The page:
Just to the south of Long Island lies a half-mile-wide and thirty-two-mile long barrier beach with a lighthouse, called Fire Island.
The National Park Service website presents several possibilities for the origin of the "fire" in Fire Island. The less colorful version cites references to an inlet name. Poor penmanship could have attributed to a mistaken reading of "fire" rather than "five" for the"Five Islands patented by William Nicholls in 1688 in what is now the western end of Fire Island." The racier theory involves pirates setting fire to the island to lure vessels to the shore, and the grasping-at-straws version blames poison ivy, "either for its red leaves in autumn or its fiery itch." As a tidbit for Long Island Trivial Pursuit, it may be useful to know that FI is the the ancestral home of one of the four signers from New York of the Declaration of Independence, the William Floyd Estate.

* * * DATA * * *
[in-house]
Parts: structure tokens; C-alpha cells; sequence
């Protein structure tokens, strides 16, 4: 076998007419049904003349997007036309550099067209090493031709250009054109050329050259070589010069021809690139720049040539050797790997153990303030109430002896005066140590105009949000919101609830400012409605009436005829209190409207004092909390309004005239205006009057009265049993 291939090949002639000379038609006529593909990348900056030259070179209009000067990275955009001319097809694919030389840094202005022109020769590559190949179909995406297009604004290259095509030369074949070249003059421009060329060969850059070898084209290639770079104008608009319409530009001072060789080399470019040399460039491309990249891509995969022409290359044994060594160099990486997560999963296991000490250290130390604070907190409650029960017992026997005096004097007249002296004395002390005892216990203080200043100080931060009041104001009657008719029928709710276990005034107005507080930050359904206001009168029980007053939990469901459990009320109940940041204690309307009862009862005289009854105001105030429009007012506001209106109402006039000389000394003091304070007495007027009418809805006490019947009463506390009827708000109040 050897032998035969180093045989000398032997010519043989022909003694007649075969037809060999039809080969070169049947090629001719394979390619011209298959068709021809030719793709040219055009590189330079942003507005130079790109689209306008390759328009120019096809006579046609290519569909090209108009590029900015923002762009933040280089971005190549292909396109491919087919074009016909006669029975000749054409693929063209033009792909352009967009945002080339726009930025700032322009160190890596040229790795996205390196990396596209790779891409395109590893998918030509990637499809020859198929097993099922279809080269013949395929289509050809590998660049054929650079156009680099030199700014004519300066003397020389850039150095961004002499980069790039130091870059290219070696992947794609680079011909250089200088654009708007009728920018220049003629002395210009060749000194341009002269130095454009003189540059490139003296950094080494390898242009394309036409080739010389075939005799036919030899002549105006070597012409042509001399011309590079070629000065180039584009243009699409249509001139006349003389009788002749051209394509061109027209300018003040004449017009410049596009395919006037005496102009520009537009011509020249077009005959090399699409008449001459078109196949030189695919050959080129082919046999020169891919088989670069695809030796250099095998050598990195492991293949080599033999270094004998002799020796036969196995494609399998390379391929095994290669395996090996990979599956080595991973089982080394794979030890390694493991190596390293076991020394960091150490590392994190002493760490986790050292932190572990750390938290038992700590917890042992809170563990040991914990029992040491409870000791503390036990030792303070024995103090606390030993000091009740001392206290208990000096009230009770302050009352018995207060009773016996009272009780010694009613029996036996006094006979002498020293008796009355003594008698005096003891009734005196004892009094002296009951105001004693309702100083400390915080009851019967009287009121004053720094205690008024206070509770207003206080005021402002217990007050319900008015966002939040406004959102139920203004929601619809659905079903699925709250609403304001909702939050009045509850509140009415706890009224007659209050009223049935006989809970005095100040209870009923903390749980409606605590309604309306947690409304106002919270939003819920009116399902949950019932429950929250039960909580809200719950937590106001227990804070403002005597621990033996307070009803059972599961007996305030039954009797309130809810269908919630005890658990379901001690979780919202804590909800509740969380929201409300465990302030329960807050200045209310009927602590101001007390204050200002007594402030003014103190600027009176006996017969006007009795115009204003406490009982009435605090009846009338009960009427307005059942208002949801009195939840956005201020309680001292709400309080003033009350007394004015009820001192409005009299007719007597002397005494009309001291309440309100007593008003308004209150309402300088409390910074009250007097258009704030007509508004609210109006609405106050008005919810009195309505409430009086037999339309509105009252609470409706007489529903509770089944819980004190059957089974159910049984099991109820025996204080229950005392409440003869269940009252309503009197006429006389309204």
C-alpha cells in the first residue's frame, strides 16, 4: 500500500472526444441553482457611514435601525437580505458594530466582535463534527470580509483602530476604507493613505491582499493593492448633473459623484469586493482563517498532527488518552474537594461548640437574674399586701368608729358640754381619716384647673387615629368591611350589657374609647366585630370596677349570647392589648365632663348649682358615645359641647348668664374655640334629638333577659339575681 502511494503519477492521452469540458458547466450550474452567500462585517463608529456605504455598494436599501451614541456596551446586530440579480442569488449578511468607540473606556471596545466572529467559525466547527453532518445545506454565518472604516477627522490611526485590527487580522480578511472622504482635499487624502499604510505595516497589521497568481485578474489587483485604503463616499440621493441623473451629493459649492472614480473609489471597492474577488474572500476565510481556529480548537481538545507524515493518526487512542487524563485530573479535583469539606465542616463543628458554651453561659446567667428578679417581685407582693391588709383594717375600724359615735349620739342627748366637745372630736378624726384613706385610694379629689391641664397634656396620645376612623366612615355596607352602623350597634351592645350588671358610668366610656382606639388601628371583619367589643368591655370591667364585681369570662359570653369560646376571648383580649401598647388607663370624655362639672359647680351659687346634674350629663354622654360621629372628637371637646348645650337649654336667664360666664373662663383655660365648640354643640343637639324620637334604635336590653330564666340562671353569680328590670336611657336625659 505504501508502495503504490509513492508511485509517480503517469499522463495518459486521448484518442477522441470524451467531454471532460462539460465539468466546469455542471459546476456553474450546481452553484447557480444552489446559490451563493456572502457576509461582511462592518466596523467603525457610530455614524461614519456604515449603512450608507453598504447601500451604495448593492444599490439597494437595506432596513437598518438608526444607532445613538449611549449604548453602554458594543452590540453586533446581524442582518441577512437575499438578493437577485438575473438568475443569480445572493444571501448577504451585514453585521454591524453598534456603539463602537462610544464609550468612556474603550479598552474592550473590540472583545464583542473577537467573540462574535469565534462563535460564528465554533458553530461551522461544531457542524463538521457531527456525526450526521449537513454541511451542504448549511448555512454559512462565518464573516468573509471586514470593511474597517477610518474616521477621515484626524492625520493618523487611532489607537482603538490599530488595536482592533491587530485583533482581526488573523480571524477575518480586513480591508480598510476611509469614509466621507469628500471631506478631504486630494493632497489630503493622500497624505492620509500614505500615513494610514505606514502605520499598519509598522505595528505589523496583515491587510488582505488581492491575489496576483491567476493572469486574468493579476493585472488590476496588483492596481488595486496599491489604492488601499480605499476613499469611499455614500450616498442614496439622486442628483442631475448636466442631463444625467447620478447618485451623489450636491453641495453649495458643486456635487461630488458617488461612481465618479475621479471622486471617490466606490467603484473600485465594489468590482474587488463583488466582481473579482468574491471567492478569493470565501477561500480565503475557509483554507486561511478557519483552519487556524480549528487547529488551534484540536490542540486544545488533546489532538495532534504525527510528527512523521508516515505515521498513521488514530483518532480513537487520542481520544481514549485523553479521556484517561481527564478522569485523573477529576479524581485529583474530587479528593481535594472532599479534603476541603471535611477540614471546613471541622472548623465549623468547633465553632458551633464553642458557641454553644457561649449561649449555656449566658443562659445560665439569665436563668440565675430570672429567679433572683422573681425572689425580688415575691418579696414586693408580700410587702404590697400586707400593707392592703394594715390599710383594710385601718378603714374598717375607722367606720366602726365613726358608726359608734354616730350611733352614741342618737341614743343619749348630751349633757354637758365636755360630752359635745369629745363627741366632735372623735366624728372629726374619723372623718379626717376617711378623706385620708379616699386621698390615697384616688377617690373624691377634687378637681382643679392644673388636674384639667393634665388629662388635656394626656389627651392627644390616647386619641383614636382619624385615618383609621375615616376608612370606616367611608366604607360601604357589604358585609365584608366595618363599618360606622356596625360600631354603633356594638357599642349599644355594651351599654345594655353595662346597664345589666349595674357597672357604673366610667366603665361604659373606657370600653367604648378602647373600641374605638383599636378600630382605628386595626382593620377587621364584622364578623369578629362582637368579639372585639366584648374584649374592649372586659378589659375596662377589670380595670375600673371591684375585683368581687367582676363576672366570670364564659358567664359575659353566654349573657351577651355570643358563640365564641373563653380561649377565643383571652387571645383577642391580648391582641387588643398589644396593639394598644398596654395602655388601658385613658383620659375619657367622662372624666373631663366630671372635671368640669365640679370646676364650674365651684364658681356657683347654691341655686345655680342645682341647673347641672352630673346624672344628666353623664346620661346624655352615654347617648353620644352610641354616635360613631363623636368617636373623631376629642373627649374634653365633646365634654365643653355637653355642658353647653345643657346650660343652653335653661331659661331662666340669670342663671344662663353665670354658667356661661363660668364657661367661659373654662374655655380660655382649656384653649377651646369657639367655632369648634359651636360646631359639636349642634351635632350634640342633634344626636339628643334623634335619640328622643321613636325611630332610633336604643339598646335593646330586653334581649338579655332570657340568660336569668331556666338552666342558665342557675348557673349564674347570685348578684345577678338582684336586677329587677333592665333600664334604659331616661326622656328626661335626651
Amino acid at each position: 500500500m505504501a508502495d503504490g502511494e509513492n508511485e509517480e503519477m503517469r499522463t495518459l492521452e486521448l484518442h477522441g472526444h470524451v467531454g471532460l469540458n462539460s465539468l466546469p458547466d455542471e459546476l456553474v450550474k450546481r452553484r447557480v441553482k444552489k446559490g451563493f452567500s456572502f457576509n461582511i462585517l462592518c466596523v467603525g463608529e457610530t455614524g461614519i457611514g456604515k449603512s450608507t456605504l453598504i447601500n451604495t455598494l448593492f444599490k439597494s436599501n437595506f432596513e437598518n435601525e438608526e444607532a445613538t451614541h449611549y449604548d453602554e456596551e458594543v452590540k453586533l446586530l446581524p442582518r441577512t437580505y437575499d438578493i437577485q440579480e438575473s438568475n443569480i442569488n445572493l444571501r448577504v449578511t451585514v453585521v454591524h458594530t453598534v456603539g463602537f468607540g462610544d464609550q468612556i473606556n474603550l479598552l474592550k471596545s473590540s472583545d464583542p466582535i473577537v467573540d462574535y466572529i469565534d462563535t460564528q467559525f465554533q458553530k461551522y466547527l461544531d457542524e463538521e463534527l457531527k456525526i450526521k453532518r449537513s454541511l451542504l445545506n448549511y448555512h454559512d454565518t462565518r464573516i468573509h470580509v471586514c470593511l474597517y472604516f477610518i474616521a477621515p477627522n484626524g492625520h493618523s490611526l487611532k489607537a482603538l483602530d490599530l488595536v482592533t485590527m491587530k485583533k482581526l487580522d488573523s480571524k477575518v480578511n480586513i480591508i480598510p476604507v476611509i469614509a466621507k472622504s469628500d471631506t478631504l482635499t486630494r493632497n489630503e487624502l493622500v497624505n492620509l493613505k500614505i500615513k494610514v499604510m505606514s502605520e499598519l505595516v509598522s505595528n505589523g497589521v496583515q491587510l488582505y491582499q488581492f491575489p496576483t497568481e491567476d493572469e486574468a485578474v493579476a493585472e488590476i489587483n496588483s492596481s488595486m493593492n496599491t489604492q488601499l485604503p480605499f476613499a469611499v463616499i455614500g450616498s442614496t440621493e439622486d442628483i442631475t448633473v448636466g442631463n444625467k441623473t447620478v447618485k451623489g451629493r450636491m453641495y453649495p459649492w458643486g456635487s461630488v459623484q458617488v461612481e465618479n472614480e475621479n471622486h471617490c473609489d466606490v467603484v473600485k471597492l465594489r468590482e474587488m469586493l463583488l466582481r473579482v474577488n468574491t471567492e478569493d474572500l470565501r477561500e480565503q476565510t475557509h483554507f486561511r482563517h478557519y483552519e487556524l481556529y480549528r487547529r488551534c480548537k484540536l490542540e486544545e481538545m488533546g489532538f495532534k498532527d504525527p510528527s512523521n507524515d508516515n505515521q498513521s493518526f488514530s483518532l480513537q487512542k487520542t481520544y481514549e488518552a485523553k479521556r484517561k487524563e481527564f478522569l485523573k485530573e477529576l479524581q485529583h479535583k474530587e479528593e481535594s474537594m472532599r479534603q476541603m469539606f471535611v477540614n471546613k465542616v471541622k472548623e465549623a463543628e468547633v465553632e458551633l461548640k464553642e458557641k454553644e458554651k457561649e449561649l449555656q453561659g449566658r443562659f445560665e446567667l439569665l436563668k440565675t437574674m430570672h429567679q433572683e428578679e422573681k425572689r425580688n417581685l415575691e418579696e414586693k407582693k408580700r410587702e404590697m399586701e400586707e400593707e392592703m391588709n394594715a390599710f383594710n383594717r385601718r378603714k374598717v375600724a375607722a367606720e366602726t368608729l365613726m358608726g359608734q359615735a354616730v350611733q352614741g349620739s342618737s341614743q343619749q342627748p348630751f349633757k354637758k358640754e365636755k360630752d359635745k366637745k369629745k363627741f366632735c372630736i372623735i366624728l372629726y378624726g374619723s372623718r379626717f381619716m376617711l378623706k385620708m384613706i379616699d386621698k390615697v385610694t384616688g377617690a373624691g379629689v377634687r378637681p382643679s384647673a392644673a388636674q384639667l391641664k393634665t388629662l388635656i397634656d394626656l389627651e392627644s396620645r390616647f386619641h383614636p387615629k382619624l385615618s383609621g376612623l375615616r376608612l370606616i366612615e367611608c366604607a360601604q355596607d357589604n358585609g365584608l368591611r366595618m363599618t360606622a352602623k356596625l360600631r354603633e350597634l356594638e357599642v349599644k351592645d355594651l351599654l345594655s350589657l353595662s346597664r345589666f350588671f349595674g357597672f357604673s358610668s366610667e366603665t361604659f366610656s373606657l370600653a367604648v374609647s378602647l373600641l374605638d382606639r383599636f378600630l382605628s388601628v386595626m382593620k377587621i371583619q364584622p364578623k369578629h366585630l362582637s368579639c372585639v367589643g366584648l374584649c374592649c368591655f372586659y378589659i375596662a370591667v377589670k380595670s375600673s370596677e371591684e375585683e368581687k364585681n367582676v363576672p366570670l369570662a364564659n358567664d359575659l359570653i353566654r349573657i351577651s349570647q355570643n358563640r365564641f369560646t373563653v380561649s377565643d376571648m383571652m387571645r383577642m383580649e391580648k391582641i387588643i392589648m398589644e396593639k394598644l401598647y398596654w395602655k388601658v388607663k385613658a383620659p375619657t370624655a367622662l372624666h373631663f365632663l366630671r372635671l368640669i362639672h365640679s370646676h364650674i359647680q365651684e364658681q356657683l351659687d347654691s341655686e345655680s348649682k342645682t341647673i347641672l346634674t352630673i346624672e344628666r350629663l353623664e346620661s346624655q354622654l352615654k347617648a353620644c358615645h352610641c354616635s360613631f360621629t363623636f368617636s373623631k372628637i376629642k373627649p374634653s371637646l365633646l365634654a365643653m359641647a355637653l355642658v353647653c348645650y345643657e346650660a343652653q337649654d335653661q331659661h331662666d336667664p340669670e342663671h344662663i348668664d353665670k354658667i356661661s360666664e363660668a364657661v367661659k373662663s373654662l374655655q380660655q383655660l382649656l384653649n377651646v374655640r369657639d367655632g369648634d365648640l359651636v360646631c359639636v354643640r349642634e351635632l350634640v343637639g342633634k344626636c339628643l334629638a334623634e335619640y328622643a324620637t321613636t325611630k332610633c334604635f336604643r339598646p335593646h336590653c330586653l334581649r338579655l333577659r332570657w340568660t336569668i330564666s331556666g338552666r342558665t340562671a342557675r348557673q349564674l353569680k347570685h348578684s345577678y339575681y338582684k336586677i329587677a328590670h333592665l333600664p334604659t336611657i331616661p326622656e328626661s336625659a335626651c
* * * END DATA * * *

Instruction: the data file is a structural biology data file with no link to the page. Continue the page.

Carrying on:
A grid of bicycle paths connects the villages and leads adventurers to coastline views of dunes and vegetation. The comfortable temperatures are why all the New Yorkers leave both Manhattan [and Florida] to spend their summers here.